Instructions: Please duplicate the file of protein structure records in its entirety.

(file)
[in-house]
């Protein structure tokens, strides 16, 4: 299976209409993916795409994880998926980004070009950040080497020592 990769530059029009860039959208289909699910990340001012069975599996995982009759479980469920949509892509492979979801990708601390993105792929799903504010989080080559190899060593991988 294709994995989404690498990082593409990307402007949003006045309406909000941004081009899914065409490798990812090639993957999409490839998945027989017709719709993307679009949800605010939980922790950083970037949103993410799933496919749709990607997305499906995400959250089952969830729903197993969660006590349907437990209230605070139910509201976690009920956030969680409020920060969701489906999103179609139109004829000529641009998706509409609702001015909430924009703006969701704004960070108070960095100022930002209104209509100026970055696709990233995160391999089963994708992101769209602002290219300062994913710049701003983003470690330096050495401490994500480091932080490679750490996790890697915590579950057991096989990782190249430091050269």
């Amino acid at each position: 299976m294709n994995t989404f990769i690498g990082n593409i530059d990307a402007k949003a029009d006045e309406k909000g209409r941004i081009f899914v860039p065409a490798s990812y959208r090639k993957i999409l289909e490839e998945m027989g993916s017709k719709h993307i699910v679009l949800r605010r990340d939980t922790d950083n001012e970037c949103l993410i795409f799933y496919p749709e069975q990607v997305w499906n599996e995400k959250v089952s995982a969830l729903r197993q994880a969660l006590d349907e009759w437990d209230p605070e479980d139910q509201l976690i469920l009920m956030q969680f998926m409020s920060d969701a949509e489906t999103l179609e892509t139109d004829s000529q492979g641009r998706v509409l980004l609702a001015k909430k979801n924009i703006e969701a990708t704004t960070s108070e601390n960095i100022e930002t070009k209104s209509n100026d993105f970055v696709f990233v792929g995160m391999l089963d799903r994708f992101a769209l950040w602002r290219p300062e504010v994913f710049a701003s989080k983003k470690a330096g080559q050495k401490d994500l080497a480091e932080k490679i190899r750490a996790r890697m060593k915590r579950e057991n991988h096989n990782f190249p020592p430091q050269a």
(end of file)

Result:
[in-house]
């Protein structure tokens, strides 16, 4: 299976209409993916795409994880998926980004070009950040080497020592 990769530059029009860039959208289909699910990340001012069975599996995982009759479980469920949509892509492979979801990708601390993105792929799903504010989080080559190899060593991988 294709994995989404690498990082593409990307402007949003006045309406909000941004081009899914065409490798990812090639993957999409490839998945027989017709719709993307679009949800605010939980922790950083970037949103993410799933496919749709990607997305499906995400959250089952969830729903197993969660006590349907437990209230605070139910509201976690009920956030969680409020920060969701489906999103179609139109004829000529641009998706509409609702001015909430924009703006969701704004960070108070960095100022930002209104209509100026970055696709990233995160391999089963994708992101769209602002290219300062994913710049701003983003470690330096050495401490994500480091932080490679750490996790890697915590579950057991096989990782190249430091050269």
């Amino acid at each position: 299976m294709n994995t989404f990769i690498g990082n593409i530059d990307a402007k949003a029009d006045e309406k909000g209409r941004i081009f899914v860039p065409a490798s990812y959208r090639k993957i999409l289909e490839e998945m027989g993916s017709k719709h993307i699910v679009l949800r605010r990340d939980t922790d950083n001012e970037c949103l993410i795409f799933y496919p749709e069975q990607v997305w499906n599996e995400k959250v089952s995982a969830l729903r197993q994880a969660l006590d349907e009759w437990d209230p605070e479980d139910q509201l976690i469920l009920m956030q969680f998926m409020s920060d969701a949509e489906t999103l179609e892509t139109d004829s000529q492979g641009r998706v509409l980004l609702a001015k909430k979801n924009i703006e969701a990708t704004t960070s108070e601390n960095i100022e930002t070009k209104s209509n100026d993105f970055v696709f990233v792929g995160m391999l089963d799903r994708f992101a769209l950040w602002r290219p300062e504010v994913f710049a701003s989080k983003k470690a330096g080559q050495k401490d994500l080497a480091e932080k490679i190899r750490a996790r890697m060593k915590r579950e057991n991988h096989n990782f190249p020592p430091q050269a």